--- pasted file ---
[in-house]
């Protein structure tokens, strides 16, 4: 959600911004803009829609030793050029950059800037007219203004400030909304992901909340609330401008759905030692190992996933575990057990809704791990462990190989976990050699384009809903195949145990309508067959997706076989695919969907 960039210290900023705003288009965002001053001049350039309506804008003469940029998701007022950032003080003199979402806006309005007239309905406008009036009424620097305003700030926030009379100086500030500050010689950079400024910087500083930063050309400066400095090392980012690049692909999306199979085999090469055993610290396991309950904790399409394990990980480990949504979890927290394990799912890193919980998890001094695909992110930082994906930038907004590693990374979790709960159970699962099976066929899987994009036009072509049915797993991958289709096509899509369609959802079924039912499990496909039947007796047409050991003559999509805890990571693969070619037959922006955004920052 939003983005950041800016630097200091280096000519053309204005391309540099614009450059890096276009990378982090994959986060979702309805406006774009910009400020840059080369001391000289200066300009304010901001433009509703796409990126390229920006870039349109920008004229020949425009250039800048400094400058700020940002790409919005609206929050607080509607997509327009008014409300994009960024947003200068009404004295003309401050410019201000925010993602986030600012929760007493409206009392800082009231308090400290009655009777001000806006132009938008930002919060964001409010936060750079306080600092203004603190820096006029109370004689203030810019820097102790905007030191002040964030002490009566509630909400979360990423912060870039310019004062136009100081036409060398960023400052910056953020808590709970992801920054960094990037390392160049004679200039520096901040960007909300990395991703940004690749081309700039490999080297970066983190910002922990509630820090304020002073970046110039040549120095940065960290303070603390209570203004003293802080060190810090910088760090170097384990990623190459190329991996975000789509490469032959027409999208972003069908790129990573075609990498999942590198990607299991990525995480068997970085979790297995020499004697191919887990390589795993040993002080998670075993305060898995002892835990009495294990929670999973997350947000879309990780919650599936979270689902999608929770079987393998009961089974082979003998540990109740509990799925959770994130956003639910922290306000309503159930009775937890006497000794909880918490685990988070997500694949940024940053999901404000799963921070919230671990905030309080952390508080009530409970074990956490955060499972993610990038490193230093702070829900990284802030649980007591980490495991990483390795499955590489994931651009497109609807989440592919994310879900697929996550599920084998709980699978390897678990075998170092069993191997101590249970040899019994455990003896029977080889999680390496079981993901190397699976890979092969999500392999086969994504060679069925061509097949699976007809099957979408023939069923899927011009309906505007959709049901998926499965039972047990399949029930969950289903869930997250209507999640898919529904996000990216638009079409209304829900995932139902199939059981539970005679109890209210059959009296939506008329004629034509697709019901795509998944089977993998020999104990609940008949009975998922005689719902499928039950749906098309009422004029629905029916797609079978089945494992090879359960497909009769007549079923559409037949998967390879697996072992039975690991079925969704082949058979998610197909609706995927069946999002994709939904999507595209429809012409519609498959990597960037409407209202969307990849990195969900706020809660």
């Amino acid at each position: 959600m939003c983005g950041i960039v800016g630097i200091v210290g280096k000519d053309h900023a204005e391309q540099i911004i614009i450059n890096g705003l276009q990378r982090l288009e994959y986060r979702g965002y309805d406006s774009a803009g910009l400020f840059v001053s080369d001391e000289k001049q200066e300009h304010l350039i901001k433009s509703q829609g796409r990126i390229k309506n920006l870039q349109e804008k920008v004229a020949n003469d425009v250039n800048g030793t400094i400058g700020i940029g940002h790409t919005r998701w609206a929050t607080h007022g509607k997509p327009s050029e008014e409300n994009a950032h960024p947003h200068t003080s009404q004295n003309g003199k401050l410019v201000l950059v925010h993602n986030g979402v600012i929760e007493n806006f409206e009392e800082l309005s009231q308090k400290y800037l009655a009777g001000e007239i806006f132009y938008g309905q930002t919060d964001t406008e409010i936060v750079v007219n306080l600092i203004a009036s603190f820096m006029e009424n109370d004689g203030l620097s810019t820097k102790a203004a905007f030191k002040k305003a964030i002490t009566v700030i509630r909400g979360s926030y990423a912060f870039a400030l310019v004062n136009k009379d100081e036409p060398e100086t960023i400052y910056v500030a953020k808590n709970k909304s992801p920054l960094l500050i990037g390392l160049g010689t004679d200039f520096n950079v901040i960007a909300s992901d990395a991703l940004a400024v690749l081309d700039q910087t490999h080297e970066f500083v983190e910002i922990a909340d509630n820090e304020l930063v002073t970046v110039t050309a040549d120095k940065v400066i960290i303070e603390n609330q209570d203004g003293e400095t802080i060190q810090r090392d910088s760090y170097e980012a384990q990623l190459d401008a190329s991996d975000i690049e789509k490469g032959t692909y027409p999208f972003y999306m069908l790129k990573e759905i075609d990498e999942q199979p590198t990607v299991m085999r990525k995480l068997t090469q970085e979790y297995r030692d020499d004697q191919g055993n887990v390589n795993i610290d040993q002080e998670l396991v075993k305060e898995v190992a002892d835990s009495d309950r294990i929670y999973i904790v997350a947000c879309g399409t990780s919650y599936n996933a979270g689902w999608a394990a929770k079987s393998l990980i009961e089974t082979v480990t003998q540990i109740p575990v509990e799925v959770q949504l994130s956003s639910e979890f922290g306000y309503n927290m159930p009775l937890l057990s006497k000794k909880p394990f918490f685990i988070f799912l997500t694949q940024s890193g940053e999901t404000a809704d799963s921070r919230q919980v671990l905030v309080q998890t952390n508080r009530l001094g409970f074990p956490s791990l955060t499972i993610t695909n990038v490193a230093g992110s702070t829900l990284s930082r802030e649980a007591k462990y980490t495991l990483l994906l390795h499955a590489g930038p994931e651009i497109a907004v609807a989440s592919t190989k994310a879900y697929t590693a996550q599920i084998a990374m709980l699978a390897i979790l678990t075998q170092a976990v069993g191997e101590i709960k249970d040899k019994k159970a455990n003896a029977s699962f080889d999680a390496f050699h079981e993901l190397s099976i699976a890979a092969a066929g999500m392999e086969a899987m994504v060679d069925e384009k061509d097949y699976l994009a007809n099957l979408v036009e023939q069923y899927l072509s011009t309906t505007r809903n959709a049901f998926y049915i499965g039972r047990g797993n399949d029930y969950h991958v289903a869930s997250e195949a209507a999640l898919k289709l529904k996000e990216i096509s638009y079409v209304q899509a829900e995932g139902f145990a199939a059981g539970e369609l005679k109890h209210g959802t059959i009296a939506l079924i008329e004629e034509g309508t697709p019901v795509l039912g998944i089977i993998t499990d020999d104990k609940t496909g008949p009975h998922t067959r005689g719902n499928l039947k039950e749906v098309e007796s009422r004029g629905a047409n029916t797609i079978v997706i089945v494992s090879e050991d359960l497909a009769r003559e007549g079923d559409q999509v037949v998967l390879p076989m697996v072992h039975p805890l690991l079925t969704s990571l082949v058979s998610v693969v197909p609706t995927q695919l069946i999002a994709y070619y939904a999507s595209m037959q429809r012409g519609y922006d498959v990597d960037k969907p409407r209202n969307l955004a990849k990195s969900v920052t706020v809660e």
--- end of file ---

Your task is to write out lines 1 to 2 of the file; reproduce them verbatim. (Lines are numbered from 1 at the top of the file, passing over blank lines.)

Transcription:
[in-house]
């Protein structure tokens, strides 16, 4: 959600911004803009829609030793050029950059800037007219203004400030909304992901909340609330401008759905030692190992996933575990057990809704791990462990190989976990050699384009809903195949145990309508067959997706076989695919969907 960039210290900023705003288009965002001053001049350039309506804008003469940029998701007022950032003080003199979402806006309005007239309905406008009036009424620097305003700030926030009379100086500030500050010689950079400024910087500083930063050309400066400095090392980012690049692909999306199979085999090469055993610290396991309950904790399409394990990980480990949504979890927290394990799912890193919980998890001094695909992110930082994906930038907004590693990374979790709960159970699962099976066929899987994009036009072509049915797993991958289709096509899509369609959802079924039912499990496909039947007796047409050991003559999509805890990571693969070619037959922006955004920052 939003983005950041800016630097200091280096000519053309204005391309540099614009450059890096276009990378982090994959986060979702309805406006774009910009400020840059080369001391000289200066300009304010901001433009509703796409990126390229920006870039349109920008004229020949425009250039800048400094400058700020940002790409919005609206929050607080509607997509327009008014409300994009960024947003200068009404004295003309401050410019201000925010993602986030600012929760007493409206009392800082009231308090400290009655009777001000806006132009938008930002919060964001409010936060750079306080600092203004603190820096006029109370004689203030810019820097102790905007030191002040964030002490009566509630909400979360990423912060870039310019004062136009100081036409060398960023400052910056953020808590709970992801920054960094990037390392160049004679200039520096901040960007909300990395991703940004690749081309700039490999080297970066983190910002922990509630820090304020002073970046110039040549120095940065960290303070603390209570203004003293802080060190810090910088760090170097384990990623190459190329991996975000789509490469032959027409999208972003069908790129990573075609990498999942590198990607299991990525995480068997970085979790297995020499004697191919887990390589795993040993002080998670075993305060898995002892835990009495294990929670999973997350947000879309990780919650599936979270689902999608929770079987393998009961089974082979003998540990109740509990799925959770994130956003639910922290306000309503159930009775937890006497000794909880918490685990988070997500694949940024940053999901404000799963921070919230671990905030309080952390508080009530409970074990956490955060499972993610990038490193230093702070829900990284802030649980007591980490495991990483390795499955590489994931651009497109609807989440592919994310879900697929996550599920084998709980699978390897678990075998170092069993191997101590249970040899019994455990003896029977080889999680390496079981993901190397699976890979092969999500392999086969994504060679069925061509097949699976007809099957979408023939069923899927011009309906505007959709049901998926499965039972047990399949029930969950289903869930997250209507999640898919529904996000990216638009079409209304829900995932139902199939059981539970005679109890209210059959009296939506008329004629034509697709019901795509998944089977993998020999104990609940008949009975998922005689719902499928039950749906098309009422004029629905029916797609079978089945494992090879359960497909009769007549079923559409037949998967390879697996072992039975690991079925969704082949058979998610197909609706995927069946999002994709939904999507595209429809012409519609498959990597960037409407209202969307990849990195969900706020809660």